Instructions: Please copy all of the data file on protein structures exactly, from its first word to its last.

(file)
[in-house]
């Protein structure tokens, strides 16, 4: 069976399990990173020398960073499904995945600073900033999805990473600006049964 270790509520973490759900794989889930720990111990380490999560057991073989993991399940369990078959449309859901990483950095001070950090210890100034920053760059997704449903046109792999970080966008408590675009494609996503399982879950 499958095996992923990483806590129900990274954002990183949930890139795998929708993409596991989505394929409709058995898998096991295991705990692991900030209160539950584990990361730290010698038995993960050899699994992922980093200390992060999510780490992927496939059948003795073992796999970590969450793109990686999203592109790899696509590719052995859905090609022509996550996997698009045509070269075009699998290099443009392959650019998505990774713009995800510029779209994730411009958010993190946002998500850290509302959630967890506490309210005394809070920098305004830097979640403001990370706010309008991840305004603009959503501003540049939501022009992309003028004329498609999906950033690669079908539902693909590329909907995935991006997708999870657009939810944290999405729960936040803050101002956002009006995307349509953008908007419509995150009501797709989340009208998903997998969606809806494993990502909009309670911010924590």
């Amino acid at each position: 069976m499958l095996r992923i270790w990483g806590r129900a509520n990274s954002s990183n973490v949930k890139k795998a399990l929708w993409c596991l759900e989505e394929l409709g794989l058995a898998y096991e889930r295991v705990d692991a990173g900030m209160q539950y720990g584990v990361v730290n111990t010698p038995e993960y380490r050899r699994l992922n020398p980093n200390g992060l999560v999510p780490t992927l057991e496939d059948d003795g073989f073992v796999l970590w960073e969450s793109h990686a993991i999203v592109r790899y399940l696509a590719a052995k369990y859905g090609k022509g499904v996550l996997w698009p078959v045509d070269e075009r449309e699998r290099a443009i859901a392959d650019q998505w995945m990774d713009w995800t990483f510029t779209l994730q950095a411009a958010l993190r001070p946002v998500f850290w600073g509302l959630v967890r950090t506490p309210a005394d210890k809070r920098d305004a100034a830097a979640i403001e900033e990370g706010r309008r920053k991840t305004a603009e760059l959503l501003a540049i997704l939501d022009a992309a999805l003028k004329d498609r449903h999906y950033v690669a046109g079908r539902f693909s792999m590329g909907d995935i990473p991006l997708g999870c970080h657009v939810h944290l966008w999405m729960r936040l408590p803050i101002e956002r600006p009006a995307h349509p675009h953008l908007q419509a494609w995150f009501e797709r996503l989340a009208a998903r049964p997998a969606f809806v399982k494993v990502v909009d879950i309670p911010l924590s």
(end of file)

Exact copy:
[in-house]
């Protein structure tokens, strides 16, 4: 069976399990990173020398960073499904995945600073900033999805990473600006049964 270790509520973490759900794989889930720990111990380490999560057991073989993991399940369990078959449309859901990483950095001070950090210890100034920053760059997704449903046109792999970080966008408590675009494609996503399982879950 499958095996992923990483806590129900990274954002990183949930890139795998929708993409596991989505394929409709058995898998096991295991705990692991900030209160539950584990990361730290010698038995993960050899699994992922980093200390992060999510780490992927496939059948003795073992796999970590969450793109990686999203592109790899696509590719052995859905090609022509996550996997698009045509070269075009699998290099443009392959650019998505990774713009995800510029779209994730411009958010993190946002998500850290509302959630967890506490309210005394809070920098305004830097979640403001990370706010309008991840305004603009959503501003540049939501022009992309003028004329498609999906950033690669079908539902693909590329909907995935991006997708999870657009939810944290999405729960936040803050101002956002009006995307349509953008908007419509995150009501797709989340009208998903997998969606809806494993990502909009309670911010924590």
């Amino acid at each position: 069976m499958l095996r992923i270790w990483g806590r129900a509520n990274s954002s990183n973490v949930k890139k795998a399990l929708w993409c596991l759900e989505e394929l409709g794989l058995a898998y096991e889930r295991v705990d692991a990173g900030m209160q539950y720990g584990v990361v730290n111990t010698p038995e993960y380490r050899r699994l992922n020398p980093n200390g992060l999560v999510p780490t992927l057991e496939d059948d003795g073989f073992v796999l970590w960073e969450s793109h990686a993991i999203v592109r790899y399940l696509a590719a052995k369990y859905g090609k022509g499904v996550l996997w698009p078959v045509d070269e075009r449309e699998r290099a443009i859901a392959d650019q998505w995945m990774d713009w995800t990483f510029t779209l994730q950095a411009a958010l993190r001070p946002v998500f850290w600073g509302l959630v967890r950090t506490p309210a005394d210890k809070r920098d305004a100034a830097a979640i403001e900033e990370g706010r309008r920053k991840t305004a603009e760059l959503l501003a540049i997704l939501d022009a992309a999805l003028k004329d498609r449903h999906y950033v690669a046109g079908r539902f693909s792999m590329g909907d995935i990473p991006l997708g999870c970080h657009v939810h944290l966008w999405m729960r936040l408590p803050i101002e956002r600006p009006a995307h349509p675009h953008l908007q419509a494609w995150f009501e797709r996503l989340a009208a998903r049964p997998a969606f809806v399982k494993v990502v909009d879950i309670p911010l924590s």